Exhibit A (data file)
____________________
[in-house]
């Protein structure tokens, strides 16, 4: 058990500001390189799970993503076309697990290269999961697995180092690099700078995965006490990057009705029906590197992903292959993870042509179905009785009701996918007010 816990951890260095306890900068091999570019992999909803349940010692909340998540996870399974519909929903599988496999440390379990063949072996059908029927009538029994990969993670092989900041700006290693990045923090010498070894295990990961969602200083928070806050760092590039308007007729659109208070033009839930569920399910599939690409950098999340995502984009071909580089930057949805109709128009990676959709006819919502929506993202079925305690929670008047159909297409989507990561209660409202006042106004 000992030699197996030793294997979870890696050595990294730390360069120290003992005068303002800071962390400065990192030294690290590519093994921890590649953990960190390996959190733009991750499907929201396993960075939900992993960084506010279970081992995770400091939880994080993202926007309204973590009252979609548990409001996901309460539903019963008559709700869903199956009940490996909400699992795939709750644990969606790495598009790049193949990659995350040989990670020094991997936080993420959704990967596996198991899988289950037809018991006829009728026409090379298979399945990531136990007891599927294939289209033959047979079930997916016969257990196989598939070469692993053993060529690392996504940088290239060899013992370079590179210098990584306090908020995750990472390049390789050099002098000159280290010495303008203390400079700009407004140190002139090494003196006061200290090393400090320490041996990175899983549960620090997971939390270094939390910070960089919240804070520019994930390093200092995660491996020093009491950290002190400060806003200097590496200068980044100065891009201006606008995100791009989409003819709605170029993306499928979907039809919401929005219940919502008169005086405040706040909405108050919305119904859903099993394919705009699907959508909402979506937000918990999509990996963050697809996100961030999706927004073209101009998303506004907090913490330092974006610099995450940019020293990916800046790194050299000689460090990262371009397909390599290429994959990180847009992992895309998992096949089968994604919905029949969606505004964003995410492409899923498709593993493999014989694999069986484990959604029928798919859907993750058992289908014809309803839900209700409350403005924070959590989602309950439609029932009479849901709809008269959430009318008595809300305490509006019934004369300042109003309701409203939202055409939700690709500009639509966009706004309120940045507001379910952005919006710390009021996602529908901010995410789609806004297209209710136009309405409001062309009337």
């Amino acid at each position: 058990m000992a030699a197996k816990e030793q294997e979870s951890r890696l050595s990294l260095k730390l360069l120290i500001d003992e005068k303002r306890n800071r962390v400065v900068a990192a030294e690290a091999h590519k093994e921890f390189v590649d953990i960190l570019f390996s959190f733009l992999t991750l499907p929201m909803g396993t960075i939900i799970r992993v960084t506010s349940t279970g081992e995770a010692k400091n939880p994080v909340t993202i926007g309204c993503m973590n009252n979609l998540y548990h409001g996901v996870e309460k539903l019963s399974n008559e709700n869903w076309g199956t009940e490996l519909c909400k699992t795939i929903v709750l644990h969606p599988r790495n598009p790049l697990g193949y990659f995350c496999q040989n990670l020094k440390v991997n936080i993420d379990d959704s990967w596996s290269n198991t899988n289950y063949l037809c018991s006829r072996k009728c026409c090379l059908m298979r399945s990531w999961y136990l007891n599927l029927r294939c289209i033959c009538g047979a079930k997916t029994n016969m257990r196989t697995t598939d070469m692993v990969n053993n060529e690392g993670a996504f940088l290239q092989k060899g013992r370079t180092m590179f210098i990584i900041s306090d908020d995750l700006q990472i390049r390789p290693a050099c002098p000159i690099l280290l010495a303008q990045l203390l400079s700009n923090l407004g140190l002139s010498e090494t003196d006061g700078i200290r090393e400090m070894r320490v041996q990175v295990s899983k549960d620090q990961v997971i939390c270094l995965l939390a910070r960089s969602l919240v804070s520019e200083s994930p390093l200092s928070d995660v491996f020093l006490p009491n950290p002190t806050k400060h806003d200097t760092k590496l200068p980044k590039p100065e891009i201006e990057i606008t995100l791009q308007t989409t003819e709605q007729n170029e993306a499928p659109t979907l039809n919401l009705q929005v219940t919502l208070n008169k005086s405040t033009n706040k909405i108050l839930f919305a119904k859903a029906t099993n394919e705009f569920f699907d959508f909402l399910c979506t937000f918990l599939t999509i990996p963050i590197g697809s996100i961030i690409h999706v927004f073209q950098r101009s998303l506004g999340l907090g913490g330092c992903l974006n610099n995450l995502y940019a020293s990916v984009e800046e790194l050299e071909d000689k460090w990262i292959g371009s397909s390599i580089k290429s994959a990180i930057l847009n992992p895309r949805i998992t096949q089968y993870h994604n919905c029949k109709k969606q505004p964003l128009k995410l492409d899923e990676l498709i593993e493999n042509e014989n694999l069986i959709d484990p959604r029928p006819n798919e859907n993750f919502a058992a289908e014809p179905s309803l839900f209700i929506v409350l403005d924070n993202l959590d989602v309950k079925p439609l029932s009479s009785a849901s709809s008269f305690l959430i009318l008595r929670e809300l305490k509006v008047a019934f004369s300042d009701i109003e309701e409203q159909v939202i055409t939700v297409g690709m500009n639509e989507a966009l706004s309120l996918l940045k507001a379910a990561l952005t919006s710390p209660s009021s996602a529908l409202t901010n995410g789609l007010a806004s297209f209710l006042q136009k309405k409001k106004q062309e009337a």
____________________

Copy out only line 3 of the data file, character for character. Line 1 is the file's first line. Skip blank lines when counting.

């Amino acid at each position: 058990m000992a030699a197996k816990e030793q294997e979870s951890r890696l050595s990294l260095k730390l360069l120290i500001d003992e005068k303002r306890n800071r962390v400065v900068a990192a030294e690290a091999h590519k093994e921890f390189v590649d953990i960190l570019f390996s959190f733009l992999t991750l499907p929201m909803g396993t960075i939900i799970r992993v960084t506010s349940t279970g081992e995770a010692k400091n939880p994080v909340t993202i926007g309204c993503m973590n009252n979609l998540y548990h409001g996901v996870e309460k539903l019963s399974n008559e709700n869903w076309g199956t009940e490996l519909c909400k699992t795939i929903v709750l644990h969606p599988r790495n598009p790049l697990g193949y990659f995350c496999q040989n990670l020094k440390v991997n936080i993420d379990d959704s990967w596996s290269n198991t899988n289950y063949l037809c018991s006829r072996k009728c026409c090379l059908m298979r399945s990531w999961y136990l007891n599927l029927r294939c289209i033959c009538g047979a079930k997916t029994n016969m257990r196989t697995t598939d070469m692993v990969n053993n060529e690392g993670a996504f940088l290239q092989k060899g013992r370079t180092m590179f210098i990584i900041s306090d908020d995750l700006q990472i390049r390789p290693a050099c002098p000159i690099l280290l010495a303008q990045l203390l400079s700009n923090l407004g140190l002139s010498e090494t003196d006061g700078i200290r090393e400090m070894r320490v041996q990175v295990s899983k549960d620090q990961v997971i939390c270094l995965l939390a910070r960089s969602l919240v804070s520019e200083s994930p390093l200092s928070d995660v491996f020093l006490p009491n950290p002190t806050k400060h806003d200097t760092k590496l200068p980044k590039p100065e891009i201006e990057i606008t995100l791009q308007t989409t003819e709605q007729n170029e993306a499928p659109t979907l039809n919401l009705q929005v219940t919502l208070n008169k005086s405040t033009n706040k909405i108050l839930f919305a119904k859903a029906t099993n394919e705009f569920f699907d959508f909402l399910c979506t937000f918990l599939t999509i990996p963050i590197g697809s996100i961030i690409h999706v927004f073209q950098r101009s998303l506004g999340l907090g913490g330092c992903l974006n610099n995450l995502y940019a020293s990916v984009e800046e790194l050299e071909d000689k460090w990262i292959g371009s397909s390599i580089k290429s994959a990180i930057l847009n992992p895309r949805i998992t096949q089968y993870h994604n919905c029949k109709k969606q505004p964003l128009k995410l492409d899923e990676l498709i593993e493999n042509e014989n694999l069986i959709d484990p959604r029928p006819n798919e859907n993750f919502a058992a289908e014809p179905s309803l839900f209700i929506v409350l403005d924070n993202l959590d989602v309950k079925p439609l029932s009479s009785a849901s709809s008269f305690l959430i009318l008595r929670e809300l305490k509006v008047a019934f004369s300042d009701i109003e309701e409203q159909v939202i055409t939700v297409g690709m500009n639509e989507a966009l706004s309120l996918l940045k507001a379910a990561l952005t919006s710390p209660s009021s996602a529908l409202t901010n995410g789609l007010a806004s297209f209710l006042q136009k309405k409001k106004q062309e009337a």